Louisa May Alcott’s Little Women follows the life of a family smiling their way through poverty and war in a materialistic society. Four March sisters – Meg, Jo, Beth and Amy – with their unique, and at times conflicting, personalities strive to make their mother and neighbors happy; be it charity or socializing with the quiet Laurie. They have their own bothers to deal with but that has never stopped the March family from looking for the silver lining. A truly captivating and motivational tale of life in the Victorian times.
This book has a halo around it. Period. It is so beautiful and heartwarming that your everyday obstacles seem trifling. The mature and sensible manner in which the March family deals with their poor state is commendable. I loved how they would stage plays for each other and base their efforts around making the best of what they had. Since they couldn’t afford tickets to musicals and such. There’s a great deal you realize after reading this novel. You learn how not to blow things out of proportion. You learn how the bonds between family members cannot be ruptured by mere sibling rivalry/misunderstandings. There are certain temporary characters who try to discourage the sisters carefree nature. But their attempts are in vain. Mrs March’s upbringing has taught the girls to not feel inferior regardless of what anyone implies. It often reminded me of the care with which my parents brought me up. Romance is not an integral aspect in it and still the novel is rich in morals and good living.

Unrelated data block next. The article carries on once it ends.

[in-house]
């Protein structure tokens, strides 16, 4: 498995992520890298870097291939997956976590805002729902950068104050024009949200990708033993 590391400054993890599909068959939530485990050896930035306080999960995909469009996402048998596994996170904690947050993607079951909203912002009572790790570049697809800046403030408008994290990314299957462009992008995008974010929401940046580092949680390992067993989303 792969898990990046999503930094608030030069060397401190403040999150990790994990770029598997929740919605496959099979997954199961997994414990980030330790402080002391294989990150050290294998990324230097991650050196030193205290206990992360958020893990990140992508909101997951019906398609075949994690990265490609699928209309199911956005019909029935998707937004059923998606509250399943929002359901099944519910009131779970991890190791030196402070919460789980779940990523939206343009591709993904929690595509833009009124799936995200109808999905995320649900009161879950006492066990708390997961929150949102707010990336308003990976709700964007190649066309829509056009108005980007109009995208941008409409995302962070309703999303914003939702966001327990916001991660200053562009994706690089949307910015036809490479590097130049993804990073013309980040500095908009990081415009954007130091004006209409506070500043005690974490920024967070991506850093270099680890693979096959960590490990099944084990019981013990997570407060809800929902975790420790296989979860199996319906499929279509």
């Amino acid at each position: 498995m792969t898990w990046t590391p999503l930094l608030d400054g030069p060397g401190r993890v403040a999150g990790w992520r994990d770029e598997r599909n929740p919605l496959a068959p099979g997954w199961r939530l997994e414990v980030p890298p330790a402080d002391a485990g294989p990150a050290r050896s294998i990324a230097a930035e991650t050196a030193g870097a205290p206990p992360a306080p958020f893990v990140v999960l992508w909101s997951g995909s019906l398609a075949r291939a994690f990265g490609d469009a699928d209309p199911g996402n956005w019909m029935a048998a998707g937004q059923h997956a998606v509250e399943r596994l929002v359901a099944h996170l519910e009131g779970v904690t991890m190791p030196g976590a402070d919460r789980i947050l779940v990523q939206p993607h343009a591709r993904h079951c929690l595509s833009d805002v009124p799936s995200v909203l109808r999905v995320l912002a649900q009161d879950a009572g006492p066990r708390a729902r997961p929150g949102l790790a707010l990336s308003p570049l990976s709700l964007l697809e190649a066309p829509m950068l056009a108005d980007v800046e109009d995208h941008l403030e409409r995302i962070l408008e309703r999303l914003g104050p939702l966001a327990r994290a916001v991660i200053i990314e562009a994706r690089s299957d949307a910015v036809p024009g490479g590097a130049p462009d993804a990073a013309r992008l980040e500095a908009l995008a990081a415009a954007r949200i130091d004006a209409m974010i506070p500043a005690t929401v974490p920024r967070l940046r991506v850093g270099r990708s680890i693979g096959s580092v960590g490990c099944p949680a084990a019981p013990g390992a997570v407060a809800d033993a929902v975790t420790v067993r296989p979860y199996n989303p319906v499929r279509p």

Not only is the writing fascinating but I have always been fond of the Victorian setting. There isn’t much of the fanciful living like balls and jewelery that you associate with the time, but somehow it wasn’t needed to make it a whole. Since the very beginning I was rooting for Jo and Laurie to get together. Their relationship is what I’d call effortless and smooth. There’s no awkwardness because of Jo’s boyish nature or Laurie’s shy manner. He is a very helpful character who had the misfortune of making a slight err in judgment which leads to a rough patch, but he and the family get past it. Meg is the epitome of grace and pleasant conduct. Unlike Jo, she doesn’t speak her mind bluntly. There were some moments that took my breath away, and I’d wish with all my heart that things would get better. All in all, its a classic read; sweet and inspirational. You must read it atleast once.
Ratings – 4 stars on 5.